Theresa May's new Brexit department has spent tens of thousands of pounds on legal advice in the eight weeks since its creation, according to official figures.
Britain has yet to formally start talks to withdraw from the European Union, with the Prime Minister and Brexit Secretary David Davis coming under fire for revealing little detail about their plans to MPs.
But the Department for Exiting the European Union said its legal bill has so far reached an estimated £268,711 - an average of around £33,500 a week.
Officials are still assessing the total amount of taxpayers' cash required for legal advice over the next 12 months when the UK Government is expected to have invoked Article 50 of the Lisbon Treaty, thereby triggering what is predicted to be a complex two-year negotiation process.
The department came into existence in mid-July after a majority of voters backed Britain's withdrawal from the EU in the June 23 referendum.
Mrs May put Mr Davis into a position of power alongside fellow Brexiteers Liam Fox, now International Trade Secretary, and new Foreign Secretary Boris Johnson in a move viewed as an attempt to allow those who backed withdrawal to play a major role in finding solutions.
The PM was viewed as a reluctant Remain backer during the referendum campaign although she is now seeking to convince Leave voters that she will honour their desire for Brexit in full.
Brexit Minister David Jones, replying to a written parliamentary question from former Liberal Democrat leader Nick Clegg, said: "The department is currently assessing the overall requirement for legal advice and the associated funding requirement over the next 12 months.
"To date, the department has incurred an estimated total of £256,000 in fixed-fee legal advice with the Government legal department and a further £12,711 in relation to additional billed fees and disbursements.
"No spend has been incurred in relation to external legal firms."
Lib Dem MP Mr Clegg, who has returned to frontline politics as his party's EU spokesman, asked the Brexit department to reveal how much it has spent on internal and external legal advice, plus a prediction of future spending in the year ahead.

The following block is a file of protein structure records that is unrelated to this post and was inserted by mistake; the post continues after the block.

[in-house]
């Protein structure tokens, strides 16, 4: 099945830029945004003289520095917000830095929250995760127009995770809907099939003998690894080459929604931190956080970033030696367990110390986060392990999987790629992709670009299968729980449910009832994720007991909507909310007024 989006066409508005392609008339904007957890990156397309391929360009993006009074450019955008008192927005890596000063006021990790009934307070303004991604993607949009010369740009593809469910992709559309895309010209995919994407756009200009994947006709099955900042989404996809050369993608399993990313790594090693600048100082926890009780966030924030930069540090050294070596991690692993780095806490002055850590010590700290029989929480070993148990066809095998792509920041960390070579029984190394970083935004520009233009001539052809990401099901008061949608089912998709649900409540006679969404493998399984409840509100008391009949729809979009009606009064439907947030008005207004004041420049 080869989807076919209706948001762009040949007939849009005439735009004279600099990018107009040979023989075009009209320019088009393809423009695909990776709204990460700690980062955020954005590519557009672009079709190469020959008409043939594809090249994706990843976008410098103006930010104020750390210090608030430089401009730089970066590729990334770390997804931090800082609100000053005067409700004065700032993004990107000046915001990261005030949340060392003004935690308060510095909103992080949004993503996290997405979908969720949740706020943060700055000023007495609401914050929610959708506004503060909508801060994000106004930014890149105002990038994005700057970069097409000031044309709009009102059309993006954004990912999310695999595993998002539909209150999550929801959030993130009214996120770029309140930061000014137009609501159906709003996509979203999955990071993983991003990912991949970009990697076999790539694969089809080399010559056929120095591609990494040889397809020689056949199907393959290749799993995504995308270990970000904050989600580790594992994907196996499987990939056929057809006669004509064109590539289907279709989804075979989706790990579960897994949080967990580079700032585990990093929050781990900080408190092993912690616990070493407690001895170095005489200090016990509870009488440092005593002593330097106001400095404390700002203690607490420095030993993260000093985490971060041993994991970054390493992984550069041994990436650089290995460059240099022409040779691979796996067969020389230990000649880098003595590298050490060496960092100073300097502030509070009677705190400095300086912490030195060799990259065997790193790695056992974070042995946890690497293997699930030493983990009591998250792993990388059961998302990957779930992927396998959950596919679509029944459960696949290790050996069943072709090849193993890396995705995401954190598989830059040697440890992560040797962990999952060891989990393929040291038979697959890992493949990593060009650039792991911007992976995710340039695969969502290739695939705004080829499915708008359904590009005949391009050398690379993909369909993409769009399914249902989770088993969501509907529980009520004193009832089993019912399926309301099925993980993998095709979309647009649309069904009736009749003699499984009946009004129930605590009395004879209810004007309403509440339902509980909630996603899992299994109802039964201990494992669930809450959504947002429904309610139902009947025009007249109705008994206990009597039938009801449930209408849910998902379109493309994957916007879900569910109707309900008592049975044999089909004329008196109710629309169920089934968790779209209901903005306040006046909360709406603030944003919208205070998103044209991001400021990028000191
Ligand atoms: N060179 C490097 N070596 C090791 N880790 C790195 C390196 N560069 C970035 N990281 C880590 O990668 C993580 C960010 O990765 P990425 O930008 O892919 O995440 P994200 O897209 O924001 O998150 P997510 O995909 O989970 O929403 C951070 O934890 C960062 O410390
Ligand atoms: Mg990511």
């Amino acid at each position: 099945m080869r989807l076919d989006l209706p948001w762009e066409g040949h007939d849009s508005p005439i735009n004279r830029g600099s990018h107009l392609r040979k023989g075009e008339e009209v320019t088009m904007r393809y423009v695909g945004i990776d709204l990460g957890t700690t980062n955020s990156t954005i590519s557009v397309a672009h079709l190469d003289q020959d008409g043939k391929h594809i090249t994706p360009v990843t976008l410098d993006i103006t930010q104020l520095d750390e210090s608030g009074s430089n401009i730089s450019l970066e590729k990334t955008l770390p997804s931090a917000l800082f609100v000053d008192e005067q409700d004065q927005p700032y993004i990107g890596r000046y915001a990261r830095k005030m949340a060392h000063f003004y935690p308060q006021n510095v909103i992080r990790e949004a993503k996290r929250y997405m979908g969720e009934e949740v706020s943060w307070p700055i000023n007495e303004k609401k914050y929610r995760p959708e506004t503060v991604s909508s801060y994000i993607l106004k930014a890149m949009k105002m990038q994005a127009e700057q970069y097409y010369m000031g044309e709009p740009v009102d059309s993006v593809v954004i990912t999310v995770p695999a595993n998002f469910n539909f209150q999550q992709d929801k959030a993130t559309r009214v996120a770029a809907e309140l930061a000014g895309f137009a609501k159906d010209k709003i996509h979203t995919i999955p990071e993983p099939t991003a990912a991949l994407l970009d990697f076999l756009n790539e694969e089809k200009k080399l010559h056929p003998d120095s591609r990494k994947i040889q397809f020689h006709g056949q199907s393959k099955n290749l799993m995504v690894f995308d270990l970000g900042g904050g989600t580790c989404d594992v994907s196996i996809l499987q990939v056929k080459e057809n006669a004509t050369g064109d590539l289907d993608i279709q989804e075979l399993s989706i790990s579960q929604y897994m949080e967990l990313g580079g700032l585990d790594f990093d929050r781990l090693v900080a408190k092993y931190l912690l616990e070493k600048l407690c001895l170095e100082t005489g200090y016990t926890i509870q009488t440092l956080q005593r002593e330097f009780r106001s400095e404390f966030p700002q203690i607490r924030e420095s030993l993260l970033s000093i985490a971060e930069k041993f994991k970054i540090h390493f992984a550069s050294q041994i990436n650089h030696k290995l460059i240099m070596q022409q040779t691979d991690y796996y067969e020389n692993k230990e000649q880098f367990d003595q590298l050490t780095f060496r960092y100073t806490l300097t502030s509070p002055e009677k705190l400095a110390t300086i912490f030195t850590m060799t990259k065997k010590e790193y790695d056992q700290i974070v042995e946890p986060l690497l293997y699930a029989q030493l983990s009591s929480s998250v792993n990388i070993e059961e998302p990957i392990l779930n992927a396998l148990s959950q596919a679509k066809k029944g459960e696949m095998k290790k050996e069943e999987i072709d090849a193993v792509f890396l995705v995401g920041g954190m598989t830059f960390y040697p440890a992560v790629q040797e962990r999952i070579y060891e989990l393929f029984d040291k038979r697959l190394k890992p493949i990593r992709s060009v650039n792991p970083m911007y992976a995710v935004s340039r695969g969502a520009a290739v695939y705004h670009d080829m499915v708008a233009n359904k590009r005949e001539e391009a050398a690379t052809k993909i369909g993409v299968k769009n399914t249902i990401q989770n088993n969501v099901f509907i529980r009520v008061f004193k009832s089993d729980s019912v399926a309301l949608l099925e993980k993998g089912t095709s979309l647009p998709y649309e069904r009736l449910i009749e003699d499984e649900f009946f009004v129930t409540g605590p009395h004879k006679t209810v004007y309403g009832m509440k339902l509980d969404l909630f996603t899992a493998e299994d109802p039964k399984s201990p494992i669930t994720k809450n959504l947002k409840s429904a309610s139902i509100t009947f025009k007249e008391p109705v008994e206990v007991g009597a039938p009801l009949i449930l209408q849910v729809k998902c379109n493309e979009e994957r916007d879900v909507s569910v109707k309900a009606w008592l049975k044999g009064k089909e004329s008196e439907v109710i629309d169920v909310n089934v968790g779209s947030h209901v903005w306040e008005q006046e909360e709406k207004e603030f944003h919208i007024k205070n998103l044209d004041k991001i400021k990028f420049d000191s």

Mr Clegg told the Press Association: "Anyone who thinks Brexit will be quick or easy is seriously mistaken.
"This huge taxpayer-funded Brexit bill for legal advice shows how ill-prepared Whitehall is for what will be the biggest and most complex set of negotiations it has ever attempted.
"But it is not just legal advice where the Government is ill-prepared - we simply don't have anything like the number of trade negotiators necessary to establish a new trading relationship with the EU or other countries.
"The process of leaving the European Union, regardless of what deal the Government eventually agrees, will be long and painful and risks a long period of uncertainty for British business, jobs and our wider economy."
Mr Fox told MPs on Thursday morning that he was not looking to create "a standing army of bureaucrats" to negotiate Brexit.
"My department already has a strong and capable trade policy team, which has doubled since June the 23rd," he said.
"In the next two years we will be developing that team to build the world-class negotiating strength needed to deliver the best outcomes for the UK.
"In terms of negotiators, we have already had strong expressions of interest from individuals, organisations and governments."
Lib Dem Tom Brake pressed Mr Fox on whether the department would be hiring scores of consultants.
He added that a headhunter he had spoken to said a consultant at the head of this team would cost in the region of £750,000 a year.
But Mr Brake's discussions with a headhunter prompted laughter on the Government benches, as they questioned his intentions for speaking with them.
"It's nice to see the Lib Dems are looking forward to repeating the election success at the next election that they've just had," Mr Fox joked.
"I always think it's nice for politicians to cover all their options."
Mr Fox added: "We are not intending to create a standing army of bureaucrats that would be expensive to the taxpayer.
"We're looking to see how most effectively we can create the skills and the calibre of negotiators we would require."